There are potential headwinds – namely the rising US treasury yields and talk that US taxes may have to rise to help pay for the pandemic response and because both these could worry equity investors, a correction there could spill over to the metals.

  • Asian-Pacific equites were mainly weaker this morning
  • US 10-year treasury yields continue to climb

Base metals
The LME three-month base metals prices were mainly up this morning; the exception was lead that was off by 0.1% at $2,125 per tonne, while the rest were up by an average of 1% – led by 1.6% gains in nickel ($19,515 per tonne) and tin ($25,550 per tonne) and a 1.4% rise in copper ($8,729 per tonne). Aluminium ($2,146.50 per tonne) and zinc ($2,883 per tonne) were both up by around 0.2%. Supporting the stronger tone is that fact that volume has remained high for the second day running, highlighting the return of Chinese traders after the Lunar New Year holiday.

LME volume as of 6.50am London time was 20,556 lots, while at a similar time on Thursday it was 19,517 lots, compared with a more normal volume at a similar time of day of around 6,000 lots.

The most-traded base metals contracts on the SHFE were also mainly higher, again the exception was March lead that was down by 0.2%, while the more infrastructure-focused metals were up by an average of 3.3%, with April tin leading the way with a 6% rise, followed by April nickel that was up by 4.2%. April copper was up by 2.6% at 64,350 yuan ($9,939) per tonne.

Precious metals
Stronger bond yields and buoyant broader markets are weighing on spot gold prices that were recently quoted at $1,773.09 per oz – the recent significant low, seen in November, was $1,765.50 per oz.

Silver, platinum and palladium are all holding up better than gold, while their industrial and electrification properties shine.

Wider markets

The yield on US 10-year treasuries was firmer again on Friday and was recently quoted at 1.31%, up from 1.28% at a similar time on Thursday.

Asian-Pacific equities were mixed this morning: the Nikkei (-0.72%), the Hang Seng (-0.07%) and the ASX 200 (-1.34%) were weaker while the CSI 300 (+0.18%) and the Kospi (0.68%) were firmer.

Currencies
The US Dollar Index’s rebound ran into selling yesterday on the back of the worse-than-expected initial jobless claims and it was recently quoted at 90.52, compared with 90.89 at a similar time on Thursday.

The other major currencies were stronger this morning: the euro (1.2102), sterling (1.3973), the Australian dollar (0.7794) and the yen (105.63).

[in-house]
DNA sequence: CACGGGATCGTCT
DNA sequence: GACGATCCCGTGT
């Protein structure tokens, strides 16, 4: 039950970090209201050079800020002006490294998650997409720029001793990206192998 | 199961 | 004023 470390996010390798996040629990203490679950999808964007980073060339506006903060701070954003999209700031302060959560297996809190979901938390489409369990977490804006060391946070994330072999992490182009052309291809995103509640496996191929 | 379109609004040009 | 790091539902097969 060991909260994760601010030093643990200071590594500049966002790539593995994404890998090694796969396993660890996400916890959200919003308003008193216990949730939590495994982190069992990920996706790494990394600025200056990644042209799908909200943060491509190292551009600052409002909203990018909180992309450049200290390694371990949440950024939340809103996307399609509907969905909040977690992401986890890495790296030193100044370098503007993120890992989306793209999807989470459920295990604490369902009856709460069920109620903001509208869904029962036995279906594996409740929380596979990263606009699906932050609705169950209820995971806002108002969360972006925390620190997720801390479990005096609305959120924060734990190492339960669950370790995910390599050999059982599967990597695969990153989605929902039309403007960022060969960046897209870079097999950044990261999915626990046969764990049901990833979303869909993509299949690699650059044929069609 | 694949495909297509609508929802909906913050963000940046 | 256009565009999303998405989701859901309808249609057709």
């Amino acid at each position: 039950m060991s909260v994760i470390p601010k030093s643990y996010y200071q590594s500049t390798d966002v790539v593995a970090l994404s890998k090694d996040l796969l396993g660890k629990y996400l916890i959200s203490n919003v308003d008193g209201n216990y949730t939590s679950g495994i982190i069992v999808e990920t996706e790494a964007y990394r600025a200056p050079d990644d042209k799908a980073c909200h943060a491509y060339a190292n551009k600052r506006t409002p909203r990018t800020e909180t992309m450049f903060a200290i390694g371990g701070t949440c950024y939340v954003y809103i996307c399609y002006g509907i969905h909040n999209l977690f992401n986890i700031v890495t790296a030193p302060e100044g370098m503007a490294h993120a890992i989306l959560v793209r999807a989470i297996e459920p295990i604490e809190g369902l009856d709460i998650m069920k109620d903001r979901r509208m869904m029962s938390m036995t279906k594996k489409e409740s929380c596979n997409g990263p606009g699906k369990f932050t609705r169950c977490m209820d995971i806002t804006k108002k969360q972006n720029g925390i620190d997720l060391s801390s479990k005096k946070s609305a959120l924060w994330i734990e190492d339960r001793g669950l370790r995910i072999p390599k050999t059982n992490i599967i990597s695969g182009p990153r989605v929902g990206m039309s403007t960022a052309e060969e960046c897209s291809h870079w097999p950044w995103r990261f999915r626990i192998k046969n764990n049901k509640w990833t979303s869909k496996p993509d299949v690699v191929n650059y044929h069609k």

Key data
Friday has a busy economic agenda mainly with the releases of flash purchasing managers’ index (PMI) data for manufacturing and services, with data out in Japan, across Europe and the United States.

Data out already showed Japan’s flash manufacturing PMI climbed to 50.6 in February, from 49.8 in January. The United Kingdom’s GfK consumer confidence came in at -23 in February, compared with -28 in January, UK retail sales fell by 8.2% month on month in January, compared with a 0.4% rise in December, and German producer prices by climbed 1.4% month on month in January, compared with a 0.8% rise a month earlier.

Later, in addition to the PMI data releases, there is data on French consumer prices (CPI), the EU current account, UK industrial order expectations and US existing home sales.

In addition, UK Monetary Policy Committee member Gertjan Vlieghe and US Federal Open Market Committee (FOMC) member Tom Barkin are scheduled to speak.

Today’s key themes and views
Strong uptrends have got going again in February and we put that down to the fact recovery hopes are being boosted by the rollout of vaccines and the promise of more stimulus on top of the other stimulus that was announced last year. All this, combined with the huge underlying electrification theme paint a bullish picture for the metals, but we should expect dips along the way, and rising bond yields may be a trigger for some to pause for thought.

Gold prices are under pressure on the back of the stronger yield and the strong performances in other asset classes, which mean the opportunity cost of hold gold has risen. But given more talk of inflation, we expect gold will follow the overall direction of the industrial metals and oil.